A Short History of Hawking

“Hot dogs, here!”

If you’ve ever been to a stadium, ballpark, or entertainment venue, you’re familiar with vendors yelling and walking up and down the stands with hawking trays peddling hotdogs, popcorn, cracker jacks, and beer. But how did this tradition get started, and why is it so embedded in baseball culture?


image of corndogs and beer at baseball stadium | hawking concession trays food

Hawking is the practice of selling something by outcry or carrying items for sale from place to place. We don’t know for sure when hawking came to stadiums and theaters, but we know that sports, spectators, and food vending go as far back as the Roman empire. Archaeologists have found the remains of bakeries, fast food stands, and other concessions in the ruins of Roman gladiator stadiums. Spectators were known to chew on salted chickpeas while watching the midday execution.

The modern-day ballpark experience can be attributed to Harry Mozley Stevens. Stevens was a Londoner who moved to Ohio and fell in love with baseball. Stevens first started hawking new and improved scorecards at baseball games.

“I hit upon the idea of selling scorecards in the Tri-State League. Gee, but I was some barker. It makes me laugh to look back upon those days,” Stevens recalled in a 1915 interview. “I went through the stands shouting at the top of my voice. I can make myself heard now, but in those days – well, can you imagine?” (baseballhall.org)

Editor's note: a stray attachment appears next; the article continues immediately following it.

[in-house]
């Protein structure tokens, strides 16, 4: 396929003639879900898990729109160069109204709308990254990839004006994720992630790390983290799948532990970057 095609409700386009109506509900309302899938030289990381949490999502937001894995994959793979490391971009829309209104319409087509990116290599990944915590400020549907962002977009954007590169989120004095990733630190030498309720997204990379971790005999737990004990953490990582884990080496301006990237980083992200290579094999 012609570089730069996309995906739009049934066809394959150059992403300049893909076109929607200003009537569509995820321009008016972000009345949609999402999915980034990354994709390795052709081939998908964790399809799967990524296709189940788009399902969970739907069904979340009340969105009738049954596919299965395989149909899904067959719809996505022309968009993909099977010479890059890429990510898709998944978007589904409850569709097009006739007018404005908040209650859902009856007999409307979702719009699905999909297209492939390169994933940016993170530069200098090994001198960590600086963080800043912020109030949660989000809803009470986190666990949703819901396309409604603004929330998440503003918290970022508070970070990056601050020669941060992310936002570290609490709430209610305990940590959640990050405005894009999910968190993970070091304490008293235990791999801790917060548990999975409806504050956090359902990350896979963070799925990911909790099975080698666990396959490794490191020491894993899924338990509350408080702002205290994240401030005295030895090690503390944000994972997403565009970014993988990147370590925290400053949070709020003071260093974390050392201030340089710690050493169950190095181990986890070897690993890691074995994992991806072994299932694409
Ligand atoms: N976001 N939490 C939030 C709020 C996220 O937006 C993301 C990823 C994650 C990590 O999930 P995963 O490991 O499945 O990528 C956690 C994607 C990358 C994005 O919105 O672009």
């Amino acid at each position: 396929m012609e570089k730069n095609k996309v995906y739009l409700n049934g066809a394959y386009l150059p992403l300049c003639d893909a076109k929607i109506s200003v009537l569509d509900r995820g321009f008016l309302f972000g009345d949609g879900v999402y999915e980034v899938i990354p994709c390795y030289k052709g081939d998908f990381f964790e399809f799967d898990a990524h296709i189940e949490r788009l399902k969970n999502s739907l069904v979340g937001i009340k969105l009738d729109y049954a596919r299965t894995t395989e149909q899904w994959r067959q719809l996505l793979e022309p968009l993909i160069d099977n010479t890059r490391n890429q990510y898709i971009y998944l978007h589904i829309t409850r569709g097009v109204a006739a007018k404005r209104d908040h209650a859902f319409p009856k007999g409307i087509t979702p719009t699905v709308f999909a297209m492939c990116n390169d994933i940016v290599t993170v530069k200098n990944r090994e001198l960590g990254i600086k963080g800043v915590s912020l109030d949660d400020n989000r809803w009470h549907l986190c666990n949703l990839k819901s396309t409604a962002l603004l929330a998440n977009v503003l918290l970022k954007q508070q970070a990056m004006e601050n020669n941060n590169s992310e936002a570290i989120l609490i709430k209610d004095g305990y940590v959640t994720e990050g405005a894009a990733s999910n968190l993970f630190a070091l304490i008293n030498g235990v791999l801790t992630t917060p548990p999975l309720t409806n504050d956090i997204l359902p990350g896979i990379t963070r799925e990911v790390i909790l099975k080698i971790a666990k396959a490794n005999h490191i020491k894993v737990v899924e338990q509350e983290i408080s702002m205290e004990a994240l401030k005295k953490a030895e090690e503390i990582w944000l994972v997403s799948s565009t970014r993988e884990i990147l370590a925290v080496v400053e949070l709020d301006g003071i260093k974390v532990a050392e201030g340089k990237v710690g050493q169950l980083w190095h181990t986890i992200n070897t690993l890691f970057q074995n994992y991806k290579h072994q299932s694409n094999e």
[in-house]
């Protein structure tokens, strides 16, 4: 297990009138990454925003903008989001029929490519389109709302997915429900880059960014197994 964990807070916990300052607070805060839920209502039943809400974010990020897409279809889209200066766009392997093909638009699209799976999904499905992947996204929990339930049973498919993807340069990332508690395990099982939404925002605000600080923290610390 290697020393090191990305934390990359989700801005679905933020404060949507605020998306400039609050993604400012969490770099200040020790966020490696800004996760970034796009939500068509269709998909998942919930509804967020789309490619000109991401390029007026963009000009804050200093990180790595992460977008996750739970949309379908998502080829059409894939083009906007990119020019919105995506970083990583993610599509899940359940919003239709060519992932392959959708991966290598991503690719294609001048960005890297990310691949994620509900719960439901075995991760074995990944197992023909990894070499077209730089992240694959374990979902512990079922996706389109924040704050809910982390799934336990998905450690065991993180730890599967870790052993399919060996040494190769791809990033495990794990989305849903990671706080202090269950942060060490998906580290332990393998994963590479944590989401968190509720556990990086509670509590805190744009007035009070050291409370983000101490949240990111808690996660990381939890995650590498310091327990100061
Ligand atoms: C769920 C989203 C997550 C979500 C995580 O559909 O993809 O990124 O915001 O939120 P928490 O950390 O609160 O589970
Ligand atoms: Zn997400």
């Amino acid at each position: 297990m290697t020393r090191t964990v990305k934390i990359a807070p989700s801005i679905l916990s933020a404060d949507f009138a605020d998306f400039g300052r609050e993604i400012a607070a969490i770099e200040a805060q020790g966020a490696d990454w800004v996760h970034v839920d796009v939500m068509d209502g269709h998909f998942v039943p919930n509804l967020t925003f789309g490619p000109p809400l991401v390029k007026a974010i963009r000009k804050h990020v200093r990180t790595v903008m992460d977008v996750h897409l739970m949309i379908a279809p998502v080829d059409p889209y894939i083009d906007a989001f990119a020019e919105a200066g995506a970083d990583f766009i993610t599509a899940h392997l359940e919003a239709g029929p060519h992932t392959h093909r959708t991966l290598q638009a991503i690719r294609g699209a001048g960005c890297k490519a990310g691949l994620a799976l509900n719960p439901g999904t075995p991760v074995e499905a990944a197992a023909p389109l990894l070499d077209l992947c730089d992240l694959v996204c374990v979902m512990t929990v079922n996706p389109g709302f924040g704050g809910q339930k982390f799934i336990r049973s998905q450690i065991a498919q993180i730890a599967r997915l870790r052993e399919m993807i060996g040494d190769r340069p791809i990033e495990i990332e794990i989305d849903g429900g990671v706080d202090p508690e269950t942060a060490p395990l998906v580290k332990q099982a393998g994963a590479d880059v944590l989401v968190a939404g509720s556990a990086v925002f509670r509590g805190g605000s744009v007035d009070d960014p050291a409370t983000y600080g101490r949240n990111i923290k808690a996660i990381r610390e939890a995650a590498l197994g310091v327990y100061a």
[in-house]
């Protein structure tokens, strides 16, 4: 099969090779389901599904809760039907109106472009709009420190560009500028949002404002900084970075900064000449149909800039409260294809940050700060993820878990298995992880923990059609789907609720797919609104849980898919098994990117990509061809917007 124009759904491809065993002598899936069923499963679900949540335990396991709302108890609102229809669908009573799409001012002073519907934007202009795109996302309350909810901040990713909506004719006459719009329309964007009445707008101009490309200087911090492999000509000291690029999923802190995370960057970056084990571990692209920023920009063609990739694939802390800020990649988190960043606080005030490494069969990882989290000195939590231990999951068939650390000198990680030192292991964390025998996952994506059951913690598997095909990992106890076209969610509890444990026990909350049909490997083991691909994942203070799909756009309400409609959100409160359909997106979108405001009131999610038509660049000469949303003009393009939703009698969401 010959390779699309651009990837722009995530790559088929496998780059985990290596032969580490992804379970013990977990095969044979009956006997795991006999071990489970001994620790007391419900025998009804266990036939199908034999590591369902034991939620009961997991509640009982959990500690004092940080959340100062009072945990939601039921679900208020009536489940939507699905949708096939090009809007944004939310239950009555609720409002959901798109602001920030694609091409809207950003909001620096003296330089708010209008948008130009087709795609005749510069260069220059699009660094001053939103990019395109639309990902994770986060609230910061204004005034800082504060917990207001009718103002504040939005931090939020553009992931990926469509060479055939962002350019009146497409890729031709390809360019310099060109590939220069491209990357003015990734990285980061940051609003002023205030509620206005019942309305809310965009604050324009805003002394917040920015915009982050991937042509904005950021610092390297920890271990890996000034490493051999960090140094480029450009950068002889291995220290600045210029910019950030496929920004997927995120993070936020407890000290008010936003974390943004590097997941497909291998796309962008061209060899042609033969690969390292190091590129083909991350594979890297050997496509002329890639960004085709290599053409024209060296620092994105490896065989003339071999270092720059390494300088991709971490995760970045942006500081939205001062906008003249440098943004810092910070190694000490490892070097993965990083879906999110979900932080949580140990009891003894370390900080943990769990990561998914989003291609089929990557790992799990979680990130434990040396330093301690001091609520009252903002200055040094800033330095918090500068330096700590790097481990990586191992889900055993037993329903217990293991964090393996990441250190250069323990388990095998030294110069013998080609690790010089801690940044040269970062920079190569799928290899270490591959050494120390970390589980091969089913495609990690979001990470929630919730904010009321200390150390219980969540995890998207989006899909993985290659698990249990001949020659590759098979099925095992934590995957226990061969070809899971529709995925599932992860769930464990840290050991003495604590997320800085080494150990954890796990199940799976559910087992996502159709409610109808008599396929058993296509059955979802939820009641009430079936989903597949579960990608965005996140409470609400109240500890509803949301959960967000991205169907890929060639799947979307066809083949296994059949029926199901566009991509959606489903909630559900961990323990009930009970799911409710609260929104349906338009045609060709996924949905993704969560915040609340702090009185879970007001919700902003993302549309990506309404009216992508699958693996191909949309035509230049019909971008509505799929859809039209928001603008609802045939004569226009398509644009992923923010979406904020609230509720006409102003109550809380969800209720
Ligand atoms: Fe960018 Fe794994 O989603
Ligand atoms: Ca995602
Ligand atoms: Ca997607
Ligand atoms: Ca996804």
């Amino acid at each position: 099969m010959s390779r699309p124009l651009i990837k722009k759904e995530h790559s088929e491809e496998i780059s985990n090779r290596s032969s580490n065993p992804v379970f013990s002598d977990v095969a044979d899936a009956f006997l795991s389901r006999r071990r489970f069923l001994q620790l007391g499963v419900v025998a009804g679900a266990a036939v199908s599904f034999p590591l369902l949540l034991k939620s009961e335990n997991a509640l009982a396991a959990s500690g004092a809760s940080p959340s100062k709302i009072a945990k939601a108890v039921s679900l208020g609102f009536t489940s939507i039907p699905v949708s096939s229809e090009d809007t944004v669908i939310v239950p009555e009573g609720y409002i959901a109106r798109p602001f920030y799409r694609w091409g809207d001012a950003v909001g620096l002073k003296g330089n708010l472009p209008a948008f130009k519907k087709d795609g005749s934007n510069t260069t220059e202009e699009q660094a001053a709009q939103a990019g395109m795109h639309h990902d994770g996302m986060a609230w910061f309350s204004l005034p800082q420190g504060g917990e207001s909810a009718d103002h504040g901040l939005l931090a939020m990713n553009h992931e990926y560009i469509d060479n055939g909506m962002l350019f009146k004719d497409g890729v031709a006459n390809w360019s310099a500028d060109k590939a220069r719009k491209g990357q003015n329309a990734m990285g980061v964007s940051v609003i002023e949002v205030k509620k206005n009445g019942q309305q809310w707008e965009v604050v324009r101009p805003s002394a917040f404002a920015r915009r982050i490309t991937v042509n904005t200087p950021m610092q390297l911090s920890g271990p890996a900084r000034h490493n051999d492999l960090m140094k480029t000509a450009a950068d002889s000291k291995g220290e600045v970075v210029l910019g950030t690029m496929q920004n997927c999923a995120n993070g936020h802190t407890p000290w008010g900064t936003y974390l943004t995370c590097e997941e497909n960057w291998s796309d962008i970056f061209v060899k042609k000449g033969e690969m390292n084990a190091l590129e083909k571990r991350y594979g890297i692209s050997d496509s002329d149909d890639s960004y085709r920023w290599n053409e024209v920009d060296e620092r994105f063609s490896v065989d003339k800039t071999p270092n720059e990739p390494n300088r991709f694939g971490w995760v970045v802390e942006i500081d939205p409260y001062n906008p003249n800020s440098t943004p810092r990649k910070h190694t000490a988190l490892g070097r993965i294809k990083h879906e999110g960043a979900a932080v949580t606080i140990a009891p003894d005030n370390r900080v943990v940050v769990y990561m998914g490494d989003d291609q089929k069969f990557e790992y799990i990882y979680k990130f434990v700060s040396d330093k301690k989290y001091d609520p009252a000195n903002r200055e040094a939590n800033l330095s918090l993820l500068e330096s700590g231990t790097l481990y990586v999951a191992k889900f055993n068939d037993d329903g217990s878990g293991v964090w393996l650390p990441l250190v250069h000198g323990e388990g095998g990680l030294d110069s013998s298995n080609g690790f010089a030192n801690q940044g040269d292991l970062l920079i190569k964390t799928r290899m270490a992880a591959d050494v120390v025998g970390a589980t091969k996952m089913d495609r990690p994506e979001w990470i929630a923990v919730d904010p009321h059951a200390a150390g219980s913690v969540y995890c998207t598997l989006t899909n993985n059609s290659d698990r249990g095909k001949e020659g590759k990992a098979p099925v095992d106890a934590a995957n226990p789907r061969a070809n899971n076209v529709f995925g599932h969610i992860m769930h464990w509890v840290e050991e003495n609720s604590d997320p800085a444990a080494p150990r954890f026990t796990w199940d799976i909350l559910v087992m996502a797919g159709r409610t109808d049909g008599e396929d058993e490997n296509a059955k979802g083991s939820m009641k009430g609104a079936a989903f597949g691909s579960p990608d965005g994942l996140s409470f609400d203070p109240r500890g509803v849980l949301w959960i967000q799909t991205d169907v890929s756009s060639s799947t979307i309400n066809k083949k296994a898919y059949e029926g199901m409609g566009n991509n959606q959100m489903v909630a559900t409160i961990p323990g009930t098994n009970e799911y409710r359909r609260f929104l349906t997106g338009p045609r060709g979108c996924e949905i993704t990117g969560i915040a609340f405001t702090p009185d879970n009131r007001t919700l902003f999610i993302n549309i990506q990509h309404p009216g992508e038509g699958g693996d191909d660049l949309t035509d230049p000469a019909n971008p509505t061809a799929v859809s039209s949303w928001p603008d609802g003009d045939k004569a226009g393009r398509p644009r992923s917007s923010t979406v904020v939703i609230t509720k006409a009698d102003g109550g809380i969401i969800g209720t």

A keen observer, he also saw the demand for snacks at ballparks. So he founded a stadium concessions company, securing contracts to supply refreshments to several major league parks across the country. At the time, traditional ballpark food was sandwiches and beer. During the late 1800s, there was a steady influx of German immigrants. The nation had a growing appetite for the new dachshund sausages, traditionally served with a milk roll and sauerkraut.

Hawker at T-mobile arena | stadium vendor trays concession trays

Rumor has it that ice cream and drinks weren’t selling well on a cold day at the grounds where the Giants played. So Stevens bought a bunch of sausages and buns and started selling them instead. His stadium vendors began yelling about “hot dachshunds” for sale.

As the story goes, a cartoonist for the New York journal didn’t know how to spell “dachshund,” so he called them “hot dogs” in his cartoon, and thus the modern “hot dog” was born. By the early 1900s, Stevens was operating concessions for most Major League stadiums. His standard menu of hot dogs, soda, beer, ice cream, and peanuts soon became synonymous with baseball.

According to the Ohio Historical Society, concession vendors first started appearing in the stands around 1906. For the most part, the job has remained relatively unchanged over the last 100 years. The convenience of spectators not needing to leave their seats for a beer or a drink is one of the main reasons why stadium hawking has stood the test of time.

Today, we see some ballparks and stadiums add mobile ordering to their offerings – allowing customers to purchase merchandise and food straight from their phones. However, these advancements still require food and beverages to be promptly delivered to the customer’s seat.

Hawking solutions like our mobile hawking cart can be used as a point of sale or as a hawker support cart. Strategically placed hawking distribution carts allow hawkers to conveniently and quickly replace trays. Stadium vendors love the Gallery Carts Hawking Tray, which keeps beverages cold without ice making it lighter and is ergonomically designed to be more comfortable than traditional hawking trays.

Our revolutionary, environmentally-friendly hawking products may be the right solution for your venue. Download our hawking products brochure below, or contact a sales team member to learn more.


Hawking Brochure Download